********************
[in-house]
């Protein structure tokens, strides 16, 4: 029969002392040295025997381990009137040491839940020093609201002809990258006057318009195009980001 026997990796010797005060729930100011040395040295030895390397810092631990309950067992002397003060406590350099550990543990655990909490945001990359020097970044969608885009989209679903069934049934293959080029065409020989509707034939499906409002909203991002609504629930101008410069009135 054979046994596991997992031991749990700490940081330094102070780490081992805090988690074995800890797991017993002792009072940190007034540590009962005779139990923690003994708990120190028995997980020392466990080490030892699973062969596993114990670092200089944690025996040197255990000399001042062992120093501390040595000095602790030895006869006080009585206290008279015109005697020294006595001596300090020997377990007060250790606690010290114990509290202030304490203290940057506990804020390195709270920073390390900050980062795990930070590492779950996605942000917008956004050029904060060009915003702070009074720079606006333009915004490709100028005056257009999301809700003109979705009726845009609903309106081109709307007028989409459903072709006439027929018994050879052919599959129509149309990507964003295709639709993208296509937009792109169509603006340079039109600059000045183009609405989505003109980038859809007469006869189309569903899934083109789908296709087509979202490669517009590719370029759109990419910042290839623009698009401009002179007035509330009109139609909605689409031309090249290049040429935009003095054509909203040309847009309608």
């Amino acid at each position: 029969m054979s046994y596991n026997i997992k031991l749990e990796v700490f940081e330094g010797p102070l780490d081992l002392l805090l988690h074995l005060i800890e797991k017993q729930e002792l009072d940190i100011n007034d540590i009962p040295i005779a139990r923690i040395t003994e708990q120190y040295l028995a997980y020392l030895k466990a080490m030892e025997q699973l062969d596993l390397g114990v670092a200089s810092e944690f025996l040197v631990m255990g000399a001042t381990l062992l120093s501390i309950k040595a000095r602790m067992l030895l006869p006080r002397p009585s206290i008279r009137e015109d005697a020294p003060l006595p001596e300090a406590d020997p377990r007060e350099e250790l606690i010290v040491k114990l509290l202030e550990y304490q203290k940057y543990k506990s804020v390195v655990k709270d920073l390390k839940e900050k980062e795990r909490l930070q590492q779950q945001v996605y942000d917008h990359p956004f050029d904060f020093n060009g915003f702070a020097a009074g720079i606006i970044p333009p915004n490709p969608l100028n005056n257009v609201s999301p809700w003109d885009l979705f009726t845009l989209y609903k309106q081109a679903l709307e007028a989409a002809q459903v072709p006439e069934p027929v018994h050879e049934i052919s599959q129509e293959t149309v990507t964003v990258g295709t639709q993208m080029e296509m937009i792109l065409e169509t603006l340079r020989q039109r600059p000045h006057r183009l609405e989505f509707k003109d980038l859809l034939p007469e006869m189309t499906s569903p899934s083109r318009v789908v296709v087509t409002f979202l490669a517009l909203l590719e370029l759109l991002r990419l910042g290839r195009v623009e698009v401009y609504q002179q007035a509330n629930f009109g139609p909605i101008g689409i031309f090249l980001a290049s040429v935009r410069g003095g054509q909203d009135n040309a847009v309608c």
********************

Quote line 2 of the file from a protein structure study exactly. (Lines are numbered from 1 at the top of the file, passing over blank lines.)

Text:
């Protein structure tokens, strides 16, 4: 029969002392040295025997381990009137040491839940020093609201002809990258006057318009195009980001 026997990796010797005060729930100011040395040295030895390397810092631990309950067992002397003060406590350099550990543990655990909490945001990359020097970044969608885009989209679903069934049934293959080029065409020989509707034939499906409002909203991002609504629930101008410069009135 054979046994596991997992031991749990700490940081330094102070780490081992805090988690074995800890797991017993002792009072940190007034540590009962005779139990923690003994708990120190028995997980020392466990080490030892699973062969596993114990670092200089944690025996040197255990000399001042062992120093501390040595000095602790030895006869006080009585206290008279015109005697020294006595001596300090020997377990007060250790606690010290114990509290202030304490203290940057506990804020390195709270920073390390900050980062795990930070590492779950996605942000917008956004050029904060060009915003702070009074720079606006333009915004490709100028005056257009999301809700003109979705009726845009609903309106081109709307007028989409459903072709006439027929018994050879052919599959129509149309990507964003295709639709993208296509937009792109169509603006340079039109600059000045183009609405989505003109980038859809007469006869189309569903899934083109789908296709087509979202490669517009590719370029759109990419910042290839623009698009401009002179007035509330009109139609909605689409031309090249290049040429935009003095054509909203040309847009309608």